In an article published in JAMA, investigators suggest that system expansions in the current healthcare environment are having clear effects on clinical care and patient safety. Specifically, these effects are most substantial when physicians experience changes in their practice setting, infrastructure, or patient population.
The rise of mergers and acquisitions in the healthcare space is resulting in drastic changes. A total of 3 significant safety risks associated with system expansions in professional medical organizations, including hospitals, pharmaceutical companies, medical device manufacturers, and large medical practices, have been identified and include changes in patient populations, infrastructure, and clinician practice settings.
After a system expansion, healthcare organizations may experience a shift in patient volume as well as patient demographics that are unfamiliar for the organization. If unaccounted for during expansion, new patients may be at risk for treatment inadequacies because of the lack of healthcare personnel available to take care of the new volume and/or the lack of healthcare providers with experience treating certain demographics. Attention should be made to improving the diversity of healthcare staff in addition to increasing the number of clinicians, nurses, and medical assistants available to reduce potential safety risks to patients.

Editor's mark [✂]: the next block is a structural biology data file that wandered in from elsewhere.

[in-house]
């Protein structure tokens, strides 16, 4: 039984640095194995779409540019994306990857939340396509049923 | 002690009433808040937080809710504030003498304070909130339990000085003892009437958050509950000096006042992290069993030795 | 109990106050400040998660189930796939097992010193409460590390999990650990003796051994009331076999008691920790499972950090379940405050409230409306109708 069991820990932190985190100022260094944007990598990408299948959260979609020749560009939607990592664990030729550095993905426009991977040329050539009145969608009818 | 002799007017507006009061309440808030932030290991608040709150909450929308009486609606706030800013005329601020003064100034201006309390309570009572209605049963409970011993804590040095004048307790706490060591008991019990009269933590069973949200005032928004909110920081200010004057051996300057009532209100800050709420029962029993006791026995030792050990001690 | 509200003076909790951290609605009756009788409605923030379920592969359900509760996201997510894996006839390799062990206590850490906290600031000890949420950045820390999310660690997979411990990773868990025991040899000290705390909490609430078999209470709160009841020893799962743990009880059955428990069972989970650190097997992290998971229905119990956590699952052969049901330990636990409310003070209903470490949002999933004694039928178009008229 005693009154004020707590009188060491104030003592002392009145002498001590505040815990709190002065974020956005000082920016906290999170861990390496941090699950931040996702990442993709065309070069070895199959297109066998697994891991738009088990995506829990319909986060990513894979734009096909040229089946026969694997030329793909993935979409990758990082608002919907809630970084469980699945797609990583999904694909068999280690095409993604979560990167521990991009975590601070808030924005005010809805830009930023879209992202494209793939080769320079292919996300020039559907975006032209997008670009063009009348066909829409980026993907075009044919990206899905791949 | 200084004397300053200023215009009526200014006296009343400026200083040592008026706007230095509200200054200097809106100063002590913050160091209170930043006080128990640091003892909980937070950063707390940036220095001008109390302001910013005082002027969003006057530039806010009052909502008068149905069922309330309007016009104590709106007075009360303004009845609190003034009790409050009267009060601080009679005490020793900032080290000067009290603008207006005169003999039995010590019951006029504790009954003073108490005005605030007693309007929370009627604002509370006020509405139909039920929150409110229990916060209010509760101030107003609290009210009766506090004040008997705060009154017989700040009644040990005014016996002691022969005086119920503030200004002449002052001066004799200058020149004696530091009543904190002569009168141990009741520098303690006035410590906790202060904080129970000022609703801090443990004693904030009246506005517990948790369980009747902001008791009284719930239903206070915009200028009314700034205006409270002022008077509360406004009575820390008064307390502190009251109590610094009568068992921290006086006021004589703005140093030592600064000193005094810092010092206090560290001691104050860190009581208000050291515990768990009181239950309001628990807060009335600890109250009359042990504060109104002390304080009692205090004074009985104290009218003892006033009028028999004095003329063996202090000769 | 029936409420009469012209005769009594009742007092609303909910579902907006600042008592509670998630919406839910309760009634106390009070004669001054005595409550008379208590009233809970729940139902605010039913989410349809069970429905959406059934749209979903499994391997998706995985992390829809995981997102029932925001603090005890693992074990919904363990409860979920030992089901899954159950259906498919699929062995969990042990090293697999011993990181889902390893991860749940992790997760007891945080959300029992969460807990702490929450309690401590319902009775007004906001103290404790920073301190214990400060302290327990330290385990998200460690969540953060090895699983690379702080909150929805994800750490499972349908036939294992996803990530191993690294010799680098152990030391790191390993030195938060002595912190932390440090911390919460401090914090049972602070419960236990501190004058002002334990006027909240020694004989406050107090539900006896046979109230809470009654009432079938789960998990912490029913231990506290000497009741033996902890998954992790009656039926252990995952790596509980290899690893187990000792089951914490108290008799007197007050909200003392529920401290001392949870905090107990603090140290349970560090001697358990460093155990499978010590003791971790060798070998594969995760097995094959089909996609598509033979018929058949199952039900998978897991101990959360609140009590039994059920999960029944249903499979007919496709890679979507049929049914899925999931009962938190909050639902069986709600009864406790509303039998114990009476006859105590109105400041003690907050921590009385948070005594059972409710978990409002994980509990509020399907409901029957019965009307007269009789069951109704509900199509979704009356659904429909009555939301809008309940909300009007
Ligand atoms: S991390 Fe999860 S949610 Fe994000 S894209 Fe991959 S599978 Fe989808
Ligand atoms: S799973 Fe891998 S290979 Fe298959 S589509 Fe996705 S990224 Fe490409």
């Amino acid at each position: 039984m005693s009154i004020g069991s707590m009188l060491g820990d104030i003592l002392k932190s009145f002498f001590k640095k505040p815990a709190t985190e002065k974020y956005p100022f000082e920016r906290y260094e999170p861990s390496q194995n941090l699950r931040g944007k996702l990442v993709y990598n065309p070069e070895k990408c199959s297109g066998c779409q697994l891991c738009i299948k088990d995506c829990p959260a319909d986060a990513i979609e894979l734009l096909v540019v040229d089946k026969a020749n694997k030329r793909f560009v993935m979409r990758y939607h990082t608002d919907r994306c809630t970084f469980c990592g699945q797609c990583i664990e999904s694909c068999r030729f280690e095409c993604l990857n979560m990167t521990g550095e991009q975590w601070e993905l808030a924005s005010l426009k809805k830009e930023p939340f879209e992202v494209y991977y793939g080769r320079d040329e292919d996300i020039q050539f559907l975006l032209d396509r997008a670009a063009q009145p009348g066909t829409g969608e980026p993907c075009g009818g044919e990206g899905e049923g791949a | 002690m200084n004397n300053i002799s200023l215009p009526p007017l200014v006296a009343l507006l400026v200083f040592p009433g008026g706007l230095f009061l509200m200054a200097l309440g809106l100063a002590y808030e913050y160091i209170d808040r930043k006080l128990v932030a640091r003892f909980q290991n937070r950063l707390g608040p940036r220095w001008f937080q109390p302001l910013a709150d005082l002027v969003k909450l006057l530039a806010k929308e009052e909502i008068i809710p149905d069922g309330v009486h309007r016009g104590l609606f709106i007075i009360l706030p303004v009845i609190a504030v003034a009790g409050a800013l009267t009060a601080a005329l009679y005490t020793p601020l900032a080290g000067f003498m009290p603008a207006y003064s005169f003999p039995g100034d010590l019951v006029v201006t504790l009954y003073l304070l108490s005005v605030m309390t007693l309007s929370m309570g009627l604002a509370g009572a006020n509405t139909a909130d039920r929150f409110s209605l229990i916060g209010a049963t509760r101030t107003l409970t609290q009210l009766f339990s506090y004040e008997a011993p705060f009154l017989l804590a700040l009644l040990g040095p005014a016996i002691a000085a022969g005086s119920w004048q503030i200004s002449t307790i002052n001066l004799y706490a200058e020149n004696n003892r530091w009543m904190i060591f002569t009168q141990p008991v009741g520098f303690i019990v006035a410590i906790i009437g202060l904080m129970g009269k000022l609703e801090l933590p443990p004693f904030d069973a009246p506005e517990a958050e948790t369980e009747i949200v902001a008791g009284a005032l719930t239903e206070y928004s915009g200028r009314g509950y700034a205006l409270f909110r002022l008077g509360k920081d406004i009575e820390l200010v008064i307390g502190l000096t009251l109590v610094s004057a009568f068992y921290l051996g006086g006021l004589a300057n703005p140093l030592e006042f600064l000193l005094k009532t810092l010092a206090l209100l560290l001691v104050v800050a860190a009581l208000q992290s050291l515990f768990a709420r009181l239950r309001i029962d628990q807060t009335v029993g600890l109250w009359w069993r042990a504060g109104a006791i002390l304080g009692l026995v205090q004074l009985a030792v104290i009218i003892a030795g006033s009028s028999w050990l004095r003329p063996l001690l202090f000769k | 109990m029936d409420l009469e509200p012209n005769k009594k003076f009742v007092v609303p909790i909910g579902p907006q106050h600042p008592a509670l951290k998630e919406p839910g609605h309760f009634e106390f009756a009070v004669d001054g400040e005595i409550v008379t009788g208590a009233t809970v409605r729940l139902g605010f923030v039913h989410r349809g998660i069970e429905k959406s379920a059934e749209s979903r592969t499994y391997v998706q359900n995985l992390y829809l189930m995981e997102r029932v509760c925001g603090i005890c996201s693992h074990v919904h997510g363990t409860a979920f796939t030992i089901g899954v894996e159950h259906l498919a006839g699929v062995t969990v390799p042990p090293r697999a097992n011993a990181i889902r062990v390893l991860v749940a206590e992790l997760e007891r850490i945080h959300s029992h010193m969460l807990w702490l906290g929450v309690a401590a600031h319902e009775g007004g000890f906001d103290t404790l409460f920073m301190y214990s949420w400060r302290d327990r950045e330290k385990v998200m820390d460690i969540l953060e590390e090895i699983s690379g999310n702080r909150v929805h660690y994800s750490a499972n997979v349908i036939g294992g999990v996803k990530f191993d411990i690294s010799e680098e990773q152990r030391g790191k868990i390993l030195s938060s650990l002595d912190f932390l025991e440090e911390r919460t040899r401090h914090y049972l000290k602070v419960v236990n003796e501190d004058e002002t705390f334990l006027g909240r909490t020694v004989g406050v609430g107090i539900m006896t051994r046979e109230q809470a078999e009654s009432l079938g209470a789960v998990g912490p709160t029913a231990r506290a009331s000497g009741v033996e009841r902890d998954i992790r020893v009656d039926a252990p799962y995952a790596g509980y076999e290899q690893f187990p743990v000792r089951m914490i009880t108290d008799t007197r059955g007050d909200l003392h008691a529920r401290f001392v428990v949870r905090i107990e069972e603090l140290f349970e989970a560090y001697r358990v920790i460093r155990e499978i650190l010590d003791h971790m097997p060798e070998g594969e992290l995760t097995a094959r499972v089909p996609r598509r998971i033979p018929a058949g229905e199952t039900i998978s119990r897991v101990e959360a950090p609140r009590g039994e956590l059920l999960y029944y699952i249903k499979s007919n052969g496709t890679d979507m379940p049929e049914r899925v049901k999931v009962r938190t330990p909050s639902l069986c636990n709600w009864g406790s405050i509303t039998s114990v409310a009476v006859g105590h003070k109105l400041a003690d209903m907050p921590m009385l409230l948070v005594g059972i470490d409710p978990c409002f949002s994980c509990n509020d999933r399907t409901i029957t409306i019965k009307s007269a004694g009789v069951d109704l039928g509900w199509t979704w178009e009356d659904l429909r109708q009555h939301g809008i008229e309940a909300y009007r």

When a major system expansion occurs in a healthcare organization, there generally follows an increase in financial resources to purchase new supplies, equipment, and information systems. This change in infrastructure can be helpful for improving patient outcomes; however, clinicians unfamiliar with the new tools may encounter errors in performance, ultimately placing patients at risk. Training healthcare professionals on the new technology may be helpful after a system expansion, with the goal of overcoming the learning curve involved with any new systems in place.
In addition, healthcare expansions may result in the need for physicians to travel to new practice sites. At arrival, these physicians often do not have the time to become oriented to their new location, resulting in having to practice with unfamiliar infrastructure, processes, teams, and culture. This can result in miscommunication and errors in practice, ultimately affecting patient care. Proper planning and frequent “practice” visits to new locations may help improve comfort with the new practice sites and mitigate patient safety concerns.
The investigators suggest that institutions should “actively plan for, monitor, and manage the resulting risks as part of a comprehensive strategy, including sharing data on quality and safety, and sharing oversight of care for the joint patient population.”
Haas S, Gawande A, Reynolds ME. The risks to patient safety from health system expansions. JAMA. 2018;319(17):1765-1766.